Back Zora Neale Hurston

Zora Neale Hurston

Zora Neale Hurston, 1938. (Van Vechten Collection at Library of Congress; public domain via Wikimedia Commons)

Major works:
Mules and MenTheir Eyes Were Watching GodDust Tracks on a Road • “How It Feels to Be Colored Me”

“One of the greatest writers of our time.”—Toni Morrison

“The greatest pleasure of Hurston’s writing is that you never know what she’ll say next or how she’ll say it.”—Newsweek

Excerpt from

Dust Tracks on a Road

Zora Neale Hurston

I wrote Their Eyes Were Watching God in Haiti. It was dammed up in me, and I wrote it under internal pressure in seven weeks. I wish that I could write it again. In fact, I regret all of my books. It is one of the tragedies of life that one cannot have all the wisdom one is ever to possess in the beginning. Perhaps, it is just as well to be rash and foolish for a while. If writers were too wise, perhaps no books would get written at all. It might be better to ask yourself “Why?” afterwards than before. Anyway, the force from somewhere in Space which commands you to write in the first place, gives you no choice. You take up the pen when you are told, and write what is commanded. There is no agony like bearing an untold story inside you.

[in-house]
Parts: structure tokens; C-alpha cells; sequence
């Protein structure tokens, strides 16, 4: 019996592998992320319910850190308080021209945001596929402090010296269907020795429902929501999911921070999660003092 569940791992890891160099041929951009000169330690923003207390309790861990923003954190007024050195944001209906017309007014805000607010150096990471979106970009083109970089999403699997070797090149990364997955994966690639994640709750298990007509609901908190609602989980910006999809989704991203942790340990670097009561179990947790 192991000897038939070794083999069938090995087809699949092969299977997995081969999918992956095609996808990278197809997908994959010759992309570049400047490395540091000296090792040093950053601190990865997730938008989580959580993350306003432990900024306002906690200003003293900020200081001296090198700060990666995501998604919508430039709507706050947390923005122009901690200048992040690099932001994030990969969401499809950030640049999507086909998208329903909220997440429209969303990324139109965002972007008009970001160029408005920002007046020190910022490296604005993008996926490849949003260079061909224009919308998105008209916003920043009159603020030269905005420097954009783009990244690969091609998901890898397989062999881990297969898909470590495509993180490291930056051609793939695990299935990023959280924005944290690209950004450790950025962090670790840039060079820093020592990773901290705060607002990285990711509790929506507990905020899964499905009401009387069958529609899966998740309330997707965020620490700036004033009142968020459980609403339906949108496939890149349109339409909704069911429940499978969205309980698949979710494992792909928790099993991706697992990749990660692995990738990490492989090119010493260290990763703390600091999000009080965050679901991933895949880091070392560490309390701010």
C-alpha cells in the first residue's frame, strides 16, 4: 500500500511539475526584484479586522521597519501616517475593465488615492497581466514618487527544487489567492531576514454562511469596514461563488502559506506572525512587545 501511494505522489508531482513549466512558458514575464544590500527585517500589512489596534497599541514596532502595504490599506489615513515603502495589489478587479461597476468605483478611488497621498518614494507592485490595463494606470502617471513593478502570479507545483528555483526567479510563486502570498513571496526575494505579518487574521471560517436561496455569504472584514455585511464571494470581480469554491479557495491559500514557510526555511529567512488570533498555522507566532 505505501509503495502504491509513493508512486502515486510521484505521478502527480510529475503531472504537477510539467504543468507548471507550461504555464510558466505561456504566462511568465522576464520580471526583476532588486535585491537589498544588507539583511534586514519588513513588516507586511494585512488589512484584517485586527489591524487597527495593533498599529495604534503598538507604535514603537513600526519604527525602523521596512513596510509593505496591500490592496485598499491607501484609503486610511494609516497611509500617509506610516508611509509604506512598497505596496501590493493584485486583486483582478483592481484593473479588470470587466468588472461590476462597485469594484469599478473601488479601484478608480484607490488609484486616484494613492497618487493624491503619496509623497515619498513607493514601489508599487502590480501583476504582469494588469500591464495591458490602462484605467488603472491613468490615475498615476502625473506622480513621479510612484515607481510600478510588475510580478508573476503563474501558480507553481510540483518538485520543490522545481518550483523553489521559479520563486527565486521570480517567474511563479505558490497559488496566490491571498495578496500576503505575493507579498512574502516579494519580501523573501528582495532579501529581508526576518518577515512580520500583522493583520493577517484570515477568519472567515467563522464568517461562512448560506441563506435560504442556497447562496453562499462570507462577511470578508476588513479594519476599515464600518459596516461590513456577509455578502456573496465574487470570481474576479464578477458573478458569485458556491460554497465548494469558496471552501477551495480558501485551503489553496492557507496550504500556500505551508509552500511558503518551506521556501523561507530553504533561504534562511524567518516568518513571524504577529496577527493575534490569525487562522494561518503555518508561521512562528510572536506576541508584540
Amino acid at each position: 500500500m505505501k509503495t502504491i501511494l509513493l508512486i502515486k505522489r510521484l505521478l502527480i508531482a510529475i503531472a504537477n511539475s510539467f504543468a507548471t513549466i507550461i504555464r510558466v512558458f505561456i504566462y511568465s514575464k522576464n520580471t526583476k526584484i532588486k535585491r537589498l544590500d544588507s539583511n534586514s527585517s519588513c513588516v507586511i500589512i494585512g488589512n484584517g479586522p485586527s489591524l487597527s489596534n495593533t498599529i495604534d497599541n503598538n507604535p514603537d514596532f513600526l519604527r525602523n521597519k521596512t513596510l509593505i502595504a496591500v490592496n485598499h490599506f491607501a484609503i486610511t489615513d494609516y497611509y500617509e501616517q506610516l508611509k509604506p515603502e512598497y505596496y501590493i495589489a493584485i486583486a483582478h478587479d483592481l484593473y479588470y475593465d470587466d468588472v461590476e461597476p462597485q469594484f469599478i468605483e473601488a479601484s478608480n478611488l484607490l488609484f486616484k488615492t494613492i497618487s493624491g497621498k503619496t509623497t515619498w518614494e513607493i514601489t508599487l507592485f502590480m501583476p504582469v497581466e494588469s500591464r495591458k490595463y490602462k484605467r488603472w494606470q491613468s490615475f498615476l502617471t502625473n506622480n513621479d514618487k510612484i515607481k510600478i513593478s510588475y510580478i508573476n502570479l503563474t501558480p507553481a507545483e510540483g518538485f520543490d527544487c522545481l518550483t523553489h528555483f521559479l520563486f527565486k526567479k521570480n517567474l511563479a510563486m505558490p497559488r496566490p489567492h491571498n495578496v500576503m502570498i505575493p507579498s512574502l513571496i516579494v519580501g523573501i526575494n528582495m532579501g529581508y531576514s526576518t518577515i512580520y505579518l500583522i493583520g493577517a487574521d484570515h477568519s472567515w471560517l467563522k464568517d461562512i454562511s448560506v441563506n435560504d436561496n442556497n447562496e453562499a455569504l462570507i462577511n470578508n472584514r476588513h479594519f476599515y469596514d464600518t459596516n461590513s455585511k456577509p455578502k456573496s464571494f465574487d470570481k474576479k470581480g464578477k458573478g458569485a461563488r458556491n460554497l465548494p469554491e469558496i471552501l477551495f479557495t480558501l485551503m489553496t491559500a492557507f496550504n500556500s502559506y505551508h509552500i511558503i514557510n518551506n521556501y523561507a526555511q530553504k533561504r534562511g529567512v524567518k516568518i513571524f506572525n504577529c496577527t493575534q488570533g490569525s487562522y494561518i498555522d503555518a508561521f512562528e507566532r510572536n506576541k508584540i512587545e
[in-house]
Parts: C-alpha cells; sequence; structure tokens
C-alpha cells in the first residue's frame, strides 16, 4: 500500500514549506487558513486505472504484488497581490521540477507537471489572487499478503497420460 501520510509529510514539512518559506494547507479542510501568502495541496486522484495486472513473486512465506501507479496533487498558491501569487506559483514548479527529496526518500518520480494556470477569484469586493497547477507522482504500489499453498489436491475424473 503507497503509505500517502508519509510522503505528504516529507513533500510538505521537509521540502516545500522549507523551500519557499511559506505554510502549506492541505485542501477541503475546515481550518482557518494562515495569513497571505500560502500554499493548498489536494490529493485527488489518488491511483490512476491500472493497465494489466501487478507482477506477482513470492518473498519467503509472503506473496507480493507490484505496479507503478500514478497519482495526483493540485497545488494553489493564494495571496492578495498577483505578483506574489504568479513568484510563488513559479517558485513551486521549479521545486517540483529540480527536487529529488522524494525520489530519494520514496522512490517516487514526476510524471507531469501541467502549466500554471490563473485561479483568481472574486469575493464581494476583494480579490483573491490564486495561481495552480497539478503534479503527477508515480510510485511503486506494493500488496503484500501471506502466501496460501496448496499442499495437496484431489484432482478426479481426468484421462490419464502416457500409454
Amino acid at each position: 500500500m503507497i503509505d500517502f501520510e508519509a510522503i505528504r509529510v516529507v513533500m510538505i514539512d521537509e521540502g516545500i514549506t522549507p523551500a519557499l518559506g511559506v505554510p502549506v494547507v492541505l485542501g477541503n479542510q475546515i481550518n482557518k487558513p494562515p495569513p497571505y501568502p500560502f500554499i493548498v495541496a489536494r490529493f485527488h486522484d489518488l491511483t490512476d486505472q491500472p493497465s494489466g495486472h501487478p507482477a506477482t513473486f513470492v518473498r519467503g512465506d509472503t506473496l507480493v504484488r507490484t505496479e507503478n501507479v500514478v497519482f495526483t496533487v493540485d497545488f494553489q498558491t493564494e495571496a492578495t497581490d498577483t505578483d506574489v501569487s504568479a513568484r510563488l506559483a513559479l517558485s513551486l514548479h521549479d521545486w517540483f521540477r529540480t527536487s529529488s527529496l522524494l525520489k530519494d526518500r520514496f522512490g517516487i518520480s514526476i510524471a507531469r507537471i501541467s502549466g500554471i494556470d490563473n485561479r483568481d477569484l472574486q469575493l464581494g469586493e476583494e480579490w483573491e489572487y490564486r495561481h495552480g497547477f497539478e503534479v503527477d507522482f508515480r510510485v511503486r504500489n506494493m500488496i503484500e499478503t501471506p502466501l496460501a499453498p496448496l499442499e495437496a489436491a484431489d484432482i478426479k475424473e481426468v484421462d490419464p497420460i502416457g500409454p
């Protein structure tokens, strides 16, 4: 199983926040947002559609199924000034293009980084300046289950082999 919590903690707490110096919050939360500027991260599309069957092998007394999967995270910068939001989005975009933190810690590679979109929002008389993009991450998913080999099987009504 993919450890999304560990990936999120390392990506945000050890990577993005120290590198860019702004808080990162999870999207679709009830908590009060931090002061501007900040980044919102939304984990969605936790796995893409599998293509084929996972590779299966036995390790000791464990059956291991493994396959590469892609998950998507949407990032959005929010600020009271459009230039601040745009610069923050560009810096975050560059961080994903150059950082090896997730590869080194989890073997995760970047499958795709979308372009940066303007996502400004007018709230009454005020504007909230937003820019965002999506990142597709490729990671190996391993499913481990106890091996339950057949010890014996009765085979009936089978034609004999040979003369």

Read a passage from Dust Tracks on a Road by Zora Neale Hurston
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